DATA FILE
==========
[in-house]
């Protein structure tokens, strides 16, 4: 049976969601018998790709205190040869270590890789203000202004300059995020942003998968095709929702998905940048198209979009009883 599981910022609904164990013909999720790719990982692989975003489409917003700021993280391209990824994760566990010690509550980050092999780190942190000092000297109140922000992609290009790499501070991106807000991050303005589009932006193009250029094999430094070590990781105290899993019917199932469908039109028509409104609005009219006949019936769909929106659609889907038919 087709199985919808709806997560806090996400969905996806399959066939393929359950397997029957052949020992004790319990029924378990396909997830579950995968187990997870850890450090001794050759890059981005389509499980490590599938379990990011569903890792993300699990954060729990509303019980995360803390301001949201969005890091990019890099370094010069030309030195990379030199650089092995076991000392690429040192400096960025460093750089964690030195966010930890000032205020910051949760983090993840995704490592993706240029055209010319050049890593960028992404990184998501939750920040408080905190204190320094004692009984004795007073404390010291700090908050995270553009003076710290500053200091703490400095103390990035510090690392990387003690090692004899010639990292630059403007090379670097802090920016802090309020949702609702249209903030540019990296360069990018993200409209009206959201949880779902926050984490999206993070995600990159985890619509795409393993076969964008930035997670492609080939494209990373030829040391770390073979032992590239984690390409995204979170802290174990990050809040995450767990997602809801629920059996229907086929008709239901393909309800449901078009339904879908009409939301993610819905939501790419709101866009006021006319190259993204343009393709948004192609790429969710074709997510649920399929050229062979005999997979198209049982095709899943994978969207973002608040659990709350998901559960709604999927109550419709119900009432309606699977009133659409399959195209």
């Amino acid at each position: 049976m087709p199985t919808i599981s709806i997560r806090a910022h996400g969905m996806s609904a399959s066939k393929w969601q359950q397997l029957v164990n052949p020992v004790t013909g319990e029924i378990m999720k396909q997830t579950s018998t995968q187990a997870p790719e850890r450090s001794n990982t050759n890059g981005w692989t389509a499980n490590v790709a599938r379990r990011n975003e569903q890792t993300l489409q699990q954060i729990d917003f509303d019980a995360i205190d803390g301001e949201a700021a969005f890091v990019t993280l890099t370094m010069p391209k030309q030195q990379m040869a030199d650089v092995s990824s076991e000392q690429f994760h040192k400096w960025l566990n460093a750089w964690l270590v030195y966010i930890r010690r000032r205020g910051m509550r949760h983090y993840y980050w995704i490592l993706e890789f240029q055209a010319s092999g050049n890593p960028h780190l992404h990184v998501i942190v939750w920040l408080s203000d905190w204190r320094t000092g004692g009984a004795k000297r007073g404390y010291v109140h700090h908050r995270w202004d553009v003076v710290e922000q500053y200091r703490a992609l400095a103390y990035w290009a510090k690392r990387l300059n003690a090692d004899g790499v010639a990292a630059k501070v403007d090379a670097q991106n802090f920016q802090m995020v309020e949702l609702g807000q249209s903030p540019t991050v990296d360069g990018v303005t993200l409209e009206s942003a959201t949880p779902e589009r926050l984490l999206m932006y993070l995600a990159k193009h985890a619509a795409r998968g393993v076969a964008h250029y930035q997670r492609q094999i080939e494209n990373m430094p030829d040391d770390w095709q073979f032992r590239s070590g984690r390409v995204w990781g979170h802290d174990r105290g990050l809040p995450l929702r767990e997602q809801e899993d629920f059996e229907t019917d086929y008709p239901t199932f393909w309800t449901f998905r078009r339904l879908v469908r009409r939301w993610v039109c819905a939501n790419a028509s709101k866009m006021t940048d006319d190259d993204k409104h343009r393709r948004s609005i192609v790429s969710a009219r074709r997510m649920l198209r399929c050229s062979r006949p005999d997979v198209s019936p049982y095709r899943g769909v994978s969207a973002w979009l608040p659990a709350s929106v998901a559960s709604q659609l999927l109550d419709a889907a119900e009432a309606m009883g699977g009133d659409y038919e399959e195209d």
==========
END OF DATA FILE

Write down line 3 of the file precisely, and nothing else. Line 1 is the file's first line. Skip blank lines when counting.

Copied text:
């Amino acid at each position: 049976m087709p199985t919808i599981s709806i997560r806090a910022h996400g969905m996806s609904a399959s066939k393929w969601q359950q397997l029957v164990n052949p020992v004790t013909g319990e029924i378990m999720k396909q997830t579950s018998t995968q187990a997870p790719e850890r450090s001794n990982t050759n890059g981005w692989t389509a499980n490590v790709a599938r379990r990011n975003e569903q890792t993300l489409q699990q954060i729990d917003f509303d019980a995360i205190d803390g301001e949201a700021a969005f890091v990019t993280l890099t370094m010069p391209k030309q030195q990379m040869a030199d650089v092995s990824s076991e000392q690429f994760h040192k400096w960025l566990n460093a750089w964690l270590v030195y966010i930890r010690r000032r205020g910051m509550r949760h983090y993840y980050w995704i490592l993706e890789f240029q055209a010319s092999g050049n890593p960028h780190l992404h990184v998501i942190v939750w920040l408080s203000d905190w204190r320094t000092g004692g009984a004795k000297r007073g404390y010291v109140h700090h908050r995270w202004d553009v003076v710290e922000q500053y200091r703490a992609l400095a103390y990035w290009a510090k690392r990387l300059n003690a090692d004899g790499v010639a990292a630059k501070v403007d090379a670097q991106n802090f920016q802090m995020v309020e949702l609702g807000q249209s903030p540019t991050v990296d360069g990018v303005t993200l409209e009206s942003a959201t949880p779902e589009r926050l984490l999206m932006y993070l995600a990159k193009h985890a619509a795409r998968g393993v076969a964008h250029y930035q997670r492609q094999i080939e494209n990373m430094p030829d040391d770390w095709q073979f032992r590239s070590g984690r390409v995204w990781g979170h802290d174990r105290g990050l809040p995450l929702r767990e997602q809801e899993d629920f059996e229907t019917d086929y008709p239901t199932f393909w309800t449901f998905r078009r339904l879908v469908r009409r939301w993610v039109c819905a939501n790419a028509s709101k866009m006021t940048d006319d190259d993204k409104h343009r393709r948004s609005i192609v790429s969710a009219r074709r997510m649920l198209r399929c050229s062979r006949p005999d997979v198209s019936p049982y095709r899943g769909v994978s969207a973002w979009l608040p659990a709350s929106v998901a559960s709604q659609l999927l109550d419709a889907a119900e009432a309606m009883g699977g009133d659409y038919e399959e195209d």